In A Tale of Two Cities, how does the reoccurrence of Dr. Mannette's shoemaking symptoms foreshadow the end of the narrative?

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mwestwood eNotes educator| Certified Educator

A character intrinsic to the plot of A Tale of Two Cities by Charles Dickens, Dr. Manette is pivotal to the sequence of events.  For, his duality of personality--physician and madman--points to the conditions of London as well as of Paris.  Whether in peace or conflict, Dickens perceived society as a prison in which one was confined to his/her social status. Like his senseless shoemaking, Manette's part in the world of the revolution in France is ineffective as both his early and later attempts to defend individuals against the forces of fate are unsuccessful.  When he reports the atrocities of the Evremonde's, nothing is done.  Then, the letter that he has written and hidden in the Bastille's North Tower is discovered and his son-in-law is fatefully brought to trial in Paris as an Evremonde.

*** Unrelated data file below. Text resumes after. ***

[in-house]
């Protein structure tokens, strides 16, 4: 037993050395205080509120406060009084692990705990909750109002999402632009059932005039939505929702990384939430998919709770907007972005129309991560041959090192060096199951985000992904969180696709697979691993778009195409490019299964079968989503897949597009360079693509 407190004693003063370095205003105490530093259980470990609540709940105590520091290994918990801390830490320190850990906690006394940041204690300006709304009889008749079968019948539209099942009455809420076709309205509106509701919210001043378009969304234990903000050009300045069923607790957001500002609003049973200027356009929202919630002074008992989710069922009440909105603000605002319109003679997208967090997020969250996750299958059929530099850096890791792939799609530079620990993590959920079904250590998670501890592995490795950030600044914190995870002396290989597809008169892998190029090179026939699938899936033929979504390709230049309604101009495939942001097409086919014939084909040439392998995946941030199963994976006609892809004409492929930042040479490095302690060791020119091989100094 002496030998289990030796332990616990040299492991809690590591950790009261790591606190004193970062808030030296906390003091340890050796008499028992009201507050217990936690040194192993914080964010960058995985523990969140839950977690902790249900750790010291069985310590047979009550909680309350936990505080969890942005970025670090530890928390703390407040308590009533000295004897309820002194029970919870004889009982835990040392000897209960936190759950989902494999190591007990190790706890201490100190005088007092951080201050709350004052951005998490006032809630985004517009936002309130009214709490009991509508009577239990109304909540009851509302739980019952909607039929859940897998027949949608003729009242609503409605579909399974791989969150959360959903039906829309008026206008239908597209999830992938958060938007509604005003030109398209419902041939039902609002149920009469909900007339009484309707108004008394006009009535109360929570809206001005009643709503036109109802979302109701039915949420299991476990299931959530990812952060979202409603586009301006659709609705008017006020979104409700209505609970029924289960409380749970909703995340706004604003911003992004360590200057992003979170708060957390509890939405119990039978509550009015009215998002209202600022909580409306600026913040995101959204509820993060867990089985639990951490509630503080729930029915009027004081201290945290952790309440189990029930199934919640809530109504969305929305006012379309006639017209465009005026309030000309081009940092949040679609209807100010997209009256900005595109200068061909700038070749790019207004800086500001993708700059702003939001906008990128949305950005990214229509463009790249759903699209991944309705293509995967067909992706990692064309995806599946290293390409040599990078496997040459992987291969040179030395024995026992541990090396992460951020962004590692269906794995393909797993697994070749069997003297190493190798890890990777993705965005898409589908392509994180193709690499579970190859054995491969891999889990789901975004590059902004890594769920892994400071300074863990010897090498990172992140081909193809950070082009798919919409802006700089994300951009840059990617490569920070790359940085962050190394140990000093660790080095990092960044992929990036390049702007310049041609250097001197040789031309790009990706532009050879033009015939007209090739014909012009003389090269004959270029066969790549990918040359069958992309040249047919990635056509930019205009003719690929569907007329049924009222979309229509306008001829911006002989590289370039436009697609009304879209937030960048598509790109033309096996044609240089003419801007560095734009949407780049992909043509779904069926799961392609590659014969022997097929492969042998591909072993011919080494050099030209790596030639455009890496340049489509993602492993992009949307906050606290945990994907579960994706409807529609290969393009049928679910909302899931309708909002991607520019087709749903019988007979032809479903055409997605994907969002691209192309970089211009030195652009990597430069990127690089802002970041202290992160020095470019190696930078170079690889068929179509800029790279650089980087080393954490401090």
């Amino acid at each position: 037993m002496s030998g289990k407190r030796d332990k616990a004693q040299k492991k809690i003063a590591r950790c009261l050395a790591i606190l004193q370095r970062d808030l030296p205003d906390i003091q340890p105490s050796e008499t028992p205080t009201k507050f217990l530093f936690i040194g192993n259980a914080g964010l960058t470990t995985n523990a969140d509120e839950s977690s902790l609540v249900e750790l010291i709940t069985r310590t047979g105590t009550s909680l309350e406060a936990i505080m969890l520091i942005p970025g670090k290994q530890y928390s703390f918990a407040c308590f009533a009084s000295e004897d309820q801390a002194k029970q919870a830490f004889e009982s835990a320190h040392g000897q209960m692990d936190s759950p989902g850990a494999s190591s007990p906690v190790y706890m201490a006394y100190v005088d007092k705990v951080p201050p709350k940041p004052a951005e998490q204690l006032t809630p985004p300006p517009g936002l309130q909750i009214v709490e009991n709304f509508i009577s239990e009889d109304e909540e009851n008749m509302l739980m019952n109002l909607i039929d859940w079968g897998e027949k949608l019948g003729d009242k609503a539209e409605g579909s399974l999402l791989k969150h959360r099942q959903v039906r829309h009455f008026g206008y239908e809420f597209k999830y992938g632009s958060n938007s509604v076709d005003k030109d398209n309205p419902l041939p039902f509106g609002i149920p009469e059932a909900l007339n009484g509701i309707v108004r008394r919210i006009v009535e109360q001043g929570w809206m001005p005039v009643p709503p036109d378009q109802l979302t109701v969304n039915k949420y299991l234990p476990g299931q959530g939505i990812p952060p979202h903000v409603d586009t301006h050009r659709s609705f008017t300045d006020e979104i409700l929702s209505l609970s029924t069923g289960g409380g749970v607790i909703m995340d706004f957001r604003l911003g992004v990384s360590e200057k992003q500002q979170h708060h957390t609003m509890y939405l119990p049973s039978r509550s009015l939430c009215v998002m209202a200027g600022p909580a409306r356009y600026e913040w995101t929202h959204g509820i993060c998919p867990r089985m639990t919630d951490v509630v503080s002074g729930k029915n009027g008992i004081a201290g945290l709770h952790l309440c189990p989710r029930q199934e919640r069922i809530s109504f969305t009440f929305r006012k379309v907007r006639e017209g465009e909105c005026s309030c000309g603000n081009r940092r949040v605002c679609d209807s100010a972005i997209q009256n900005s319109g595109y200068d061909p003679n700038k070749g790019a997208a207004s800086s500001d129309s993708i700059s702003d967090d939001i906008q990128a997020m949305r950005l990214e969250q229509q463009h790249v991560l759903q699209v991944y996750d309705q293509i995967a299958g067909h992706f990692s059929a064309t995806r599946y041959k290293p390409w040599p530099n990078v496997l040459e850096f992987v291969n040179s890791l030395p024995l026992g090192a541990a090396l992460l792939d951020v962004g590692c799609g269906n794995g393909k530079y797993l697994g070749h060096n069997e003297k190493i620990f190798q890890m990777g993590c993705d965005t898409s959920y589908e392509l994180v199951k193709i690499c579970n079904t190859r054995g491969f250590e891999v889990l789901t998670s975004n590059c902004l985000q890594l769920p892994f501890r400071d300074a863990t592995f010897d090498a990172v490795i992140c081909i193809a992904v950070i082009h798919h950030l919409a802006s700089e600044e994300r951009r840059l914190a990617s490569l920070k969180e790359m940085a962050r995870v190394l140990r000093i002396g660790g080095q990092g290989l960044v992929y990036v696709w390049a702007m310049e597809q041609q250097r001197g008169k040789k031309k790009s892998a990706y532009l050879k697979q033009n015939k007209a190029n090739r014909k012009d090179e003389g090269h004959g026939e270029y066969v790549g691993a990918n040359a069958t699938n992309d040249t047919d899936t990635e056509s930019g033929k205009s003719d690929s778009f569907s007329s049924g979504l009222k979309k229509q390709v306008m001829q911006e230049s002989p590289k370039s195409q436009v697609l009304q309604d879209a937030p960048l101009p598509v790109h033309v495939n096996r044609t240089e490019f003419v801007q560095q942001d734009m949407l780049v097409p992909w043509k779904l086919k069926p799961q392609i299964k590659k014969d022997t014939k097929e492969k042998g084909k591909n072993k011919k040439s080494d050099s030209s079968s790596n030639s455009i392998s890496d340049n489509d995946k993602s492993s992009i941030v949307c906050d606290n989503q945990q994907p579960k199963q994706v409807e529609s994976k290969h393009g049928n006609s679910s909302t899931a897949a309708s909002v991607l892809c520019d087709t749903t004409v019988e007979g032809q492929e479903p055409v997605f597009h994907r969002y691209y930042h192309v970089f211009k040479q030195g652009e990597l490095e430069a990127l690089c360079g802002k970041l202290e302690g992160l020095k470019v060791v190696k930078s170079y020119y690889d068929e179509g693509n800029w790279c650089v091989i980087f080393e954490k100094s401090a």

As he regresses into his madness after learning that Charles Darnay is the son of the Marquis d'Evremonde, and again when his efforts to save Darnay fail, Dr. Manette's pounding of leather as a cobbler symbolizes the irresistible march of fate--the "Echoing Footsteps" that Lucie continually hears.  This fate is pivotal to the plot of A Tale of Two Cities, and Dr. Manette's duality advances the plot to its fateful end.